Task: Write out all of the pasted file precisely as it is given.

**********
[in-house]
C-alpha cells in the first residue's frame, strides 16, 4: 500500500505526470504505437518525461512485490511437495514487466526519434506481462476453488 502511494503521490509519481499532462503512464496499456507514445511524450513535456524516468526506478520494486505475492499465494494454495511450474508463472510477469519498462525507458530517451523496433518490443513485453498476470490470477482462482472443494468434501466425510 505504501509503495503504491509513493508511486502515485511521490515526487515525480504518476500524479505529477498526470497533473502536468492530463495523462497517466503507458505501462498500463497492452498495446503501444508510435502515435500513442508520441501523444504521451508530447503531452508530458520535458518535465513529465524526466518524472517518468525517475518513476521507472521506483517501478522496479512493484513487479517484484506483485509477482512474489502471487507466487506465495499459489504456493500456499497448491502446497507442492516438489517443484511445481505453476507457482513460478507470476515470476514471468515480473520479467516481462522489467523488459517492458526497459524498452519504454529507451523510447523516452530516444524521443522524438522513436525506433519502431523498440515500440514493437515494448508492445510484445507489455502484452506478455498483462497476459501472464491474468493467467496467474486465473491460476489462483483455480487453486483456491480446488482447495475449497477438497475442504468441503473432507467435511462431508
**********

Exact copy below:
[in-house]
C-alpha cells in the first residue's frame, strides 16, 4: 500500500505526470504505437518525461512485490511437495514487466526519434506481462476453488 502511494503521490509519481499532462503512464496499456507514445511524450513535456524516468526506478520494486505475492499465494494454495511450474508463472510477469519498462525507458530517451523496433518490443513485453498476470490470477482462482472443494468434501466425510 505504501509503495503504491509513493508511486502515485511521490515526487515525480504518476500524479505529477498526470497533473502536468492530463495523462497517466503507458505501462498500463497492452498495446503501444508510435502515435500513442508520441501523444504521451508530447503531452508530458520535458518535465513529465524526466518524472517518468525517475518513476521507472521506483517501478522496479512493484513487479517484484506483485509477482512474489502471487507466487506465495499459489504456493500456499497448491502446497507442492516438489517443484511445481505453476507457482513460478507470476515470476514471468515480473520479467516481462522489467523488459517492458526497459524498452519504454529507451523510447523516452530516444524521443522524438522513436525506433519502431523498440515500440514493437515494448508492445510484445507489455502484452506478455498483462497476459501472464491474468493467467496467474486465473491460476489462483483455480487453486483456491480446488482447495475449497477438497475442504468441503473432507467435511462431508